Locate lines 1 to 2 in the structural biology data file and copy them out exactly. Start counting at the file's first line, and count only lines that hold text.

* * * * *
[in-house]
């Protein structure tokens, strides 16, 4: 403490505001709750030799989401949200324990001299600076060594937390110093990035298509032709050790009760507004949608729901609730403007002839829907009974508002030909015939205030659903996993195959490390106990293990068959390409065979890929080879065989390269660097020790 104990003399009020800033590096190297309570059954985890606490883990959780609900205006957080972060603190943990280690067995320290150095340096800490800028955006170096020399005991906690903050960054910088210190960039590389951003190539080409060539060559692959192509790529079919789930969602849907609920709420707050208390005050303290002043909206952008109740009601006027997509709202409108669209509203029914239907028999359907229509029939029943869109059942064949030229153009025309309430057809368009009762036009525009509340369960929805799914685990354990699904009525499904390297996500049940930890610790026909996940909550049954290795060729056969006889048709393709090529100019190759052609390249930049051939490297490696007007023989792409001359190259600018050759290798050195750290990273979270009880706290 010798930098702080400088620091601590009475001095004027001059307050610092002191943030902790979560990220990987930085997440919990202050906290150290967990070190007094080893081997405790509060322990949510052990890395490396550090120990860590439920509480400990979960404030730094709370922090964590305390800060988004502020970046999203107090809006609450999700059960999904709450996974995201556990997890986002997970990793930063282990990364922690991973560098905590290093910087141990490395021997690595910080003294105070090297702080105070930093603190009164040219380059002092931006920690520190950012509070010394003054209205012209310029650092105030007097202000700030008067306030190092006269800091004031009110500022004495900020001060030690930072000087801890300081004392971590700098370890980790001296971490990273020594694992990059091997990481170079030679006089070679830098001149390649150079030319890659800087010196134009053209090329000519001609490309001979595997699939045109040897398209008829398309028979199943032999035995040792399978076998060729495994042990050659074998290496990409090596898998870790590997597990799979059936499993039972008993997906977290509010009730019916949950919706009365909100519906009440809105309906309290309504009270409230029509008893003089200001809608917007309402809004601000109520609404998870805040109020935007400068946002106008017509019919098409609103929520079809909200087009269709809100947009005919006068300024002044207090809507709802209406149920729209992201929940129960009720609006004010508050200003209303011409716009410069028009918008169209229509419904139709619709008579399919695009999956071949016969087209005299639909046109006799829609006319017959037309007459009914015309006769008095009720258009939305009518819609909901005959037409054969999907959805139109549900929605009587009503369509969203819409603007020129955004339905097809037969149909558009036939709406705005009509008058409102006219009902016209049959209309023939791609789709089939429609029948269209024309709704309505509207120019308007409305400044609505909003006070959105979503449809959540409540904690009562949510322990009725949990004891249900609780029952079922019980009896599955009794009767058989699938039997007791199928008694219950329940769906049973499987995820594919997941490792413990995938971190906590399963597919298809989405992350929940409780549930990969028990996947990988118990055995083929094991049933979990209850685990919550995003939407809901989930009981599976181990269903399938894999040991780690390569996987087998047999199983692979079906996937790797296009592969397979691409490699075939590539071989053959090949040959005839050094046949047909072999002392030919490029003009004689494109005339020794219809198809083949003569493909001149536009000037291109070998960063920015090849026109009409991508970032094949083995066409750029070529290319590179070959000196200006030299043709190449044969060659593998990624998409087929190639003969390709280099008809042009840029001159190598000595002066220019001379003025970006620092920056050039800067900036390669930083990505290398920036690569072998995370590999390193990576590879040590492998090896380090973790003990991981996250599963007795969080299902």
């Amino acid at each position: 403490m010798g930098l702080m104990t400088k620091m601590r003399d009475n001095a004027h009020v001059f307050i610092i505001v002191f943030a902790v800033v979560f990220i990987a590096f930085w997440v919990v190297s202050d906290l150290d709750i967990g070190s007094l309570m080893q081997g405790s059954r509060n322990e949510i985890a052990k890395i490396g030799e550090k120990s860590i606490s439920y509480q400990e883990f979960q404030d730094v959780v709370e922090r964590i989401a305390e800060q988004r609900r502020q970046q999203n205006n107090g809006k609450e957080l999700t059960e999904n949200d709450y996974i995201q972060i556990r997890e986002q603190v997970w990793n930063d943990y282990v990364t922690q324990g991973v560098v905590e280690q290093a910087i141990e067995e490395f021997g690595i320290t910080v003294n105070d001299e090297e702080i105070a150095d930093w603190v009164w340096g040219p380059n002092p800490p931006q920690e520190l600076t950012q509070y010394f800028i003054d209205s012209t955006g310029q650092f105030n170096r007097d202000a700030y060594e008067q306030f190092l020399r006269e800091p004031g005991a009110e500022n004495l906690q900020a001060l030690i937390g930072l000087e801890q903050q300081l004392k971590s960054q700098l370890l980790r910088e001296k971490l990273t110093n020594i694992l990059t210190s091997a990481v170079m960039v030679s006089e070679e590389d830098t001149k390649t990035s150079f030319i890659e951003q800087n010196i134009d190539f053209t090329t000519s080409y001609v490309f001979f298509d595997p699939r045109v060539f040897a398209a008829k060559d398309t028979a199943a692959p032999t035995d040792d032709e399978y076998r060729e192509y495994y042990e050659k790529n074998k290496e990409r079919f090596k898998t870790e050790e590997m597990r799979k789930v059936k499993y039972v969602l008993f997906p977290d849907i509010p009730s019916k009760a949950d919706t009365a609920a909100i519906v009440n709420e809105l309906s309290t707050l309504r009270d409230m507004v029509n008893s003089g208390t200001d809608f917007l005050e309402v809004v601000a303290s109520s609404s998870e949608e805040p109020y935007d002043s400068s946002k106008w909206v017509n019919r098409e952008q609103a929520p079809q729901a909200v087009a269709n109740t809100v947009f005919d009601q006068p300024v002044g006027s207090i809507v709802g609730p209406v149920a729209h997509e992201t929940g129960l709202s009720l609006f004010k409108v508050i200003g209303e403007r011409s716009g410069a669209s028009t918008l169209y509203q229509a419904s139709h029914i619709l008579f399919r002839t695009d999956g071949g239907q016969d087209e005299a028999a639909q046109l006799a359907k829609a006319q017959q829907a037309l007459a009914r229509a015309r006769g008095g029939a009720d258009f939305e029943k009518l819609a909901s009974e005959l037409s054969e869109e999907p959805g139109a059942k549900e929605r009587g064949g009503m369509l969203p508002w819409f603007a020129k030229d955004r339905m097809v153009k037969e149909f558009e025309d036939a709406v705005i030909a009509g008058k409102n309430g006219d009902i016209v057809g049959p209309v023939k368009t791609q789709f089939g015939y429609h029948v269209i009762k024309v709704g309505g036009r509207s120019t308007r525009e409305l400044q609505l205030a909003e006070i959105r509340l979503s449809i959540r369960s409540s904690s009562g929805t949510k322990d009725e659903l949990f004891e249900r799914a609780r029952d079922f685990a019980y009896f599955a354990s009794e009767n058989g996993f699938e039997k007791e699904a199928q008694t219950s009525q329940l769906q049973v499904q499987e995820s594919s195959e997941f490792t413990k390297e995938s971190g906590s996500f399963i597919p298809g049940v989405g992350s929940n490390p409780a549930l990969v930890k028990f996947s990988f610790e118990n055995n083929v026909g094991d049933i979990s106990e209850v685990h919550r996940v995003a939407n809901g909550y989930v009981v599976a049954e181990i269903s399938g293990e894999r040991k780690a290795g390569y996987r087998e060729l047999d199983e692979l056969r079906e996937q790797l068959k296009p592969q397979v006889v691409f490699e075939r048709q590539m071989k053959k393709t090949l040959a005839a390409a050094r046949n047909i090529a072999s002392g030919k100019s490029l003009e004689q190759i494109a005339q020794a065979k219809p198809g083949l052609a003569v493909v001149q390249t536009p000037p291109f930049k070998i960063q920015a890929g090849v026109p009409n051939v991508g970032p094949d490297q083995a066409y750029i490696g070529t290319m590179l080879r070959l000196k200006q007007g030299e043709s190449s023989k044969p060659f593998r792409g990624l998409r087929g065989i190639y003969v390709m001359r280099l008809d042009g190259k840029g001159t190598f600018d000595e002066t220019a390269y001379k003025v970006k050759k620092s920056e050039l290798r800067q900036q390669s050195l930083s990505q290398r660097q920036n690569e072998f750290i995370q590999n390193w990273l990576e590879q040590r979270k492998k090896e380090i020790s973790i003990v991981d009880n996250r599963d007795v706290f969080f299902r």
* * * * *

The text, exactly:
[in-house]
């Protein structure tokens, strides 16, 4: 403490505001709750030799989401949200324990001299600076060594937390110093990035298509032709050790009760507004949608729901609730403007002839829907009974508002030909015939205030659903996993195959490390106990293990068959390409065979890929080879065989390269660097020790 104990003399009020800033590096190297309570059954985890606490883990959780609900205006957080972060603190943990280690067995320290150095340096800490800028955006170096020399005991906690903050960054910088210190960039590389951003190539080409060539060559692959192509790529079919789930969602849907609920709420707050208390005050303290002043909206952008109740009601006027997509709202409108669209509203029914239907028999359907229509029939029943869109059942064949030229153009025309309430057809368009009762036009525009509340369960929805799914685990354990699904009525499904390297996500049940930890610790026909996940909550049954290795060729056969006889048709393709090529100019190759052609390249930049051939490297490696007007023989792409001359190259600018050759290798050195750290990273979270009880706290 010798930098702080400088620091601590009475001095004027001059307050610092002191943030902790979560990220990987930085997440919990202050906290150290967990070190007094080893081997405790509060322990949510052990890395490396550090120990860590439920509480400990979960404030730094709370922090964590305390800060988004502020970046999203107090809006609450999700059960999904709450996974995201556990997890986002997970990793930063282990990364922690991973560098905590290093910087141990490395021997690595910080003294105070090297702080105070930093603190009164040219380059002092931006920690520190950012509070010394003054209205012209310029650092105030007097202000700030008067306030190092006269800091004031009110500022004495900020001060030690930072000087801890300081004392971590700098370890980790001296971490990273020594694992990059091997990481170079030679006089070679830098001149390649150079030319890659800087010196134009053209090329000519001609490309001979595997699939045109040897398209008829398309028979199943032999035995040792399978076998060729495994042990050659074998290496990409090596898998870790590997597990799979059936499993039972008993997906977290509010009730019916949950919706009365909100519906009440809105309906309290309504009270409230029509008893003089200001809608917007309402809004601000109520609404998870805040109020935007400068946002106008017509019919098409609103929520079809909200087009269709809100947009005919006068300024002044207090809507709802209406149920729209992201929940129960009720609006004010508050200003209303011409716009410069028009918008169209229509419904139709619709008579399919695009999956071949016969087209005299639909046109006799829609006319017959037309007459009914015309006769008095009720258009939305009518819609909901005959037409054969999907959805139109549900929605009587009503369509969203819409603007020129955004339905097809037969149909558009036939709406705005009509008058409102006219009902016209049959209309023939791609789709089939429609029948269209024309709704309505509207120019308007409305400044609505909003006070959105979503449809959540409540904690009562949510322990009725949990004891249900609780029952079922019980009896599955009794009767058989699938039997007791199928008694219950329940769906049973499987995820594919997941490792413990995938971190906590399963597919298809989405992350929940409780549930990969028990996947990988118990055995083929094991049933979990209850685990919550995003939407809901989930009981599976181990269903399938894999040991780690390569996987087998047999199983692979079906996937790797296009592969397979691409490699075939590539071989053959090949040959005839050094046949047909072999002392030919490029003009004689494109005339020794219809198809083949003569493909001149536009000037291109070998960063920015090849026109009409991508970032094949083995066409750029070529290319590179070959000196200006030299043709190449044969060659593998990624998409087929190639003969390709280099008809042009840029001159190598000595002066220019001379003025970006620092920056050039800067900036390669930083990505290398920036690569072998995370590999390193990576590879040590492998090896380090973790003990991981996250599963007795969080299902």